Nine-in-ten bank boards lack professional technology experience

06 April 2021 3 min. read

Around 90% of board directors at leading banks have confessed to lacking professional technology experience. The alarming revelation comes as digitialisation in the financial sector continues to intensify, suggesting many leaders in the sector are at risk of being left behind by the changes.

Digital technology has long been discussed as a potential ‘game-changer’ in modern business, with artificial intelligence (AI), cloud computing and Internet of Things (IoT) all being touted as ways for companies to save large sums of money in efficiencies, and improve security, productivity and customer experience in the process.

In particular, various reports have found that the banking sector has been among the fastest to take up new technologies in recent years – however, new research has found that many boards in the sector are still lacking technological experience – making them vulnerable to digitally savvy challengers.

According to a study by Accenture, building on a similar analysis in 2015, banking leaders have improved their professional technology experience – but not by much.

Bank board directors with technology expertise

In 2015, the firm found that only 6% of board directors at leading banks had professional technology experience, and over the following five years, this rose by a further 4%. Worse still, of the 107 banks Accenture examined, only 15 said more than one-quarter of their directors had digital expertise, compared to the majority of 64, who said that fewer than 10% of their directors had such know-how.

Commenting on the findings, Mauro Macchi, leader of Accenture Strategy & Consulting in Europe, said, “Much of the disruption brought about by the pandemic has led to a rapid shift within banking to more digital touchpoints, requiring speedy technology investments. Banks that are accelerating their cloud adoption to better manage change would benefit from a board with technology experience that can help ensure that technology investments are compatible across various business units.”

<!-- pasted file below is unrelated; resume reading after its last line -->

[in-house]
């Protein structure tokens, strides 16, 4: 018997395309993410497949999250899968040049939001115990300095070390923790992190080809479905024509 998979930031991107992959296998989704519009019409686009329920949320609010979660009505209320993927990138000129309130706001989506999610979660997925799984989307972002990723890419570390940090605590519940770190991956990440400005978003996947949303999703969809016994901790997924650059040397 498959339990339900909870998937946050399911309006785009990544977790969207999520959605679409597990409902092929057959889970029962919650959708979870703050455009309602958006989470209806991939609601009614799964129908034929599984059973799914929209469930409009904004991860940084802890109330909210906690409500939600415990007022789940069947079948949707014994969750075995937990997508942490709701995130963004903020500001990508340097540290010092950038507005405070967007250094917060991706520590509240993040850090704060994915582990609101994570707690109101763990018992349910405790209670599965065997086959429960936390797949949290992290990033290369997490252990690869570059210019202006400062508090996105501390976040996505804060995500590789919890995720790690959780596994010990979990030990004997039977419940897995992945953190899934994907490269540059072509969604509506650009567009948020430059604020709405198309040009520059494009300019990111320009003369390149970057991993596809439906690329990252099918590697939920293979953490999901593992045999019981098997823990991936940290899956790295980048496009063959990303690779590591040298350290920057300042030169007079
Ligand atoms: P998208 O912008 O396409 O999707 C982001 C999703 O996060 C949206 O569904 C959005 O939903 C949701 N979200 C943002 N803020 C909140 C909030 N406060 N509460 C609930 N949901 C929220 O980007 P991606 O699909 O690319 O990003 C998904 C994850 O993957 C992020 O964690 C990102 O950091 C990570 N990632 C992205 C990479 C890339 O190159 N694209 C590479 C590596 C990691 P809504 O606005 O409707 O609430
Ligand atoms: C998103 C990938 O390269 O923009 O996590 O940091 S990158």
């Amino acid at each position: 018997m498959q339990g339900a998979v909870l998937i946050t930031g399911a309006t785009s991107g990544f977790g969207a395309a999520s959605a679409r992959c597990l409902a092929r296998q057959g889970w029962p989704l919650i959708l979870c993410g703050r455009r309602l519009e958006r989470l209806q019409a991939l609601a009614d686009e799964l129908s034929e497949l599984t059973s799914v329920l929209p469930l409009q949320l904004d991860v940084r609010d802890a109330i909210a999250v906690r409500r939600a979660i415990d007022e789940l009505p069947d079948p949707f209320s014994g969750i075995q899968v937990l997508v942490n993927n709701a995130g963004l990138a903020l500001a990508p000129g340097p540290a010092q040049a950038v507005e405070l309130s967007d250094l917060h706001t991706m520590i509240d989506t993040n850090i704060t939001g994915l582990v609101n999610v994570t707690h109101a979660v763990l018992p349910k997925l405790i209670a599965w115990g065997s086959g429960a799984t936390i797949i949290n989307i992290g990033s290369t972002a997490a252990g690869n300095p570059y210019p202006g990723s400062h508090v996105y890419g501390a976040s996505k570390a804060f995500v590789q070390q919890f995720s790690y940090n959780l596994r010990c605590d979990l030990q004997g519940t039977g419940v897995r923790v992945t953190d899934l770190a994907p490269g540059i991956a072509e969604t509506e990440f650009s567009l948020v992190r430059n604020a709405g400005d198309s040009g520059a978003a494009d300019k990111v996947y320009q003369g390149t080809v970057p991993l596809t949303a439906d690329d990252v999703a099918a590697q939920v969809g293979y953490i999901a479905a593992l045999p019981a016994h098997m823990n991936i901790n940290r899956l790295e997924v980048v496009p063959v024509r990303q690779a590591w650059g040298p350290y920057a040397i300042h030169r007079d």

This presents many banks with a problem at present – as while they are ramping up their technology investments to keep pace with changing consumer demands – such as the growing need for digital interaction and remote working as a result of the Covid-19 pandemic – their boards lack the technology expertise to minimise the risks and maximise the benefits of their technology investments. At the same time, digitally savvy challengers may find their ability to eat into traditional banks’ market share grows, as a result of this.

Professional technology experience among board directors: 16 by country and region (percentage of all bank board members who have technology expertise in 2015 vs 2020.)

“While it’s not practical for banks to make a rash number of tech-savvy board appointments to fill the gap in technology credentials, they should consider technology expertise as a factor for new appointments, alongside their other evaluation criteria,” Macchi added in response to the slowness at which bank boards are becoming digitally experienced.

“There are also other, more immediate ways to increase technology expertise among board members – for example, coach members on the latest developments on key technologies such as cloud, artificial intelligence and the internet of things to better understand how the combination of technology and human ingenuity unlocks value.”

Positively for the UK, the country showed the highest level of board level technological experience in Accenture’s survey. While in 2015, only 14% of board members in the nation’s banks had technological expertise, that figure has almost doubled to 26% five years later. According to Accenture, this makes the UK’s financial sector a global leader in terms of board technology experience, having surpassed the former leader of the US – which has only seen experience increase by 3% in the same time.